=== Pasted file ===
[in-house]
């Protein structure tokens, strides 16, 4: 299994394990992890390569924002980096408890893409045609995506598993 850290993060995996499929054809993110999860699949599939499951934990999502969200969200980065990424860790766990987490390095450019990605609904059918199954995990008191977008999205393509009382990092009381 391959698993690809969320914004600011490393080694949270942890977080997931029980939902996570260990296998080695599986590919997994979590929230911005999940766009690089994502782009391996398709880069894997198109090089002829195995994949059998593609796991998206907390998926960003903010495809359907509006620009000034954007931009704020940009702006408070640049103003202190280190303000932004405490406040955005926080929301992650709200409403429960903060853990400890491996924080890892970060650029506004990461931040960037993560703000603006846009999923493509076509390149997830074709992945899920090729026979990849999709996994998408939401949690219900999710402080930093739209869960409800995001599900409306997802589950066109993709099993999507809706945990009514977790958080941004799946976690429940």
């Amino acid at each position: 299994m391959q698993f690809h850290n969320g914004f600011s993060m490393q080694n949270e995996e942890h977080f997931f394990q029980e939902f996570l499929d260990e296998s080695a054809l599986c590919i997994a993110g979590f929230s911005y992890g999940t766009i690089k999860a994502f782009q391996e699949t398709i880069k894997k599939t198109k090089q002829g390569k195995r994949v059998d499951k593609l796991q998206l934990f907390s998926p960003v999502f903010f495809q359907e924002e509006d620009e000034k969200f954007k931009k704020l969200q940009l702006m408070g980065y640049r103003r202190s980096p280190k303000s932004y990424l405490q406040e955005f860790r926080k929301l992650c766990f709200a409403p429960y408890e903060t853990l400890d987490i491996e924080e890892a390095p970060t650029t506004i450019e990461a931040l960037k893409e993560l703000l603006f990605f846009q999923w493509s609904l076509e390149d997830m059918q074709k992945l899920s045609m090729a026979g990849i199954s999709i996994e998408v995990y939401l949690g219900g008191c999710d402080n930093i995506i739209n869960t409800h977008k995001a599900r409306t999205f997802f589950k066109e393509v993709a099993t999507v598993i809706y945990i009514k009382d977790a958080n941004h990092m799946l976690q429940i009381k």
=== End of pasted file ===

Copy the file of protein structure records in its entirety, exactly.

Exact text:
[in-house]
């Protein structure tokens, strides 16, 4: 299994394990992890390569924002980096408890893409045609995506598993 850290993060995996499929054809993110999860699949599939499951934990999502969200969200980065990424860790766990987490390095450019990605609904059918199954995990008191977008999205393509009382990092009381 391959698993690809969320914004600011490393080694949270942890977080997931029980939902996570260990296998080695599986590919997994979590929230911005999940766009690089994502782009391996398709880069894997198109090089002829195995994949059998593609796991998206907390998926960003903010495809359907509006620009000034954007931009704020940009702006408070640049103003202190280190303000932004405490406040955005926080929301992650709200409403429960903060853990400890491996924080890892970060650029506004990461931040960037993560703000603006846009999923493509076509390149997830074709992945899920090729026979990849999709996994998408939401949690219900999710402080930093739209869960409800995001599900409306997802589950066109993709099993999507809706945990009514977790958080941004799946976690429940």
């Amino acid at each position: 299994m391959q698993f690809h850290n969320g914004f600011s993060m490393q080694n949270e995996e942890h977080f997931f394990q029980e939902f996570l499929d260990e296998s080695a054809l599986c590919i997994a993110g979590f929230s911005y992890g999940t766009i690089k999860a994502f782009q391996e699949t398709i880069k894997k599939t198109k090089q002829g390569k195995r994949v059998d499951k593609l796991q998206l934990f907390s998926p960003v999502f903010f495809q359907e924002e509006d620009e000034k969200f954007k931009k704020l969200q940009l702006m408070g980065y640049r103003r202190s980096p280190k303000s932004y990424l405490q406040e955005f860790r926080k929301l992650c766990f709200a409403p429960y408890e903060t853990l400890d987490i491996e924080e890892a390095p970060t650029t506004i450019e990461a931040l960037k893409e993560l703000l603006f990605f846009q999923w493509s609904l076509e390149d997830m059918q074709k992945l899920s045609m090729a026979g990849i199954s999709i996994e998408v995990y939401l949690g219900g008191c999710d402080n930093i995506i739209n869960t409800h977008k995001a599900r409306t999205f997802f589950k066109e393509v993709a099993t999507v598993i809706y945990i009514k009382d977790a958080n941004h990092m799946l976690q429940i009381k």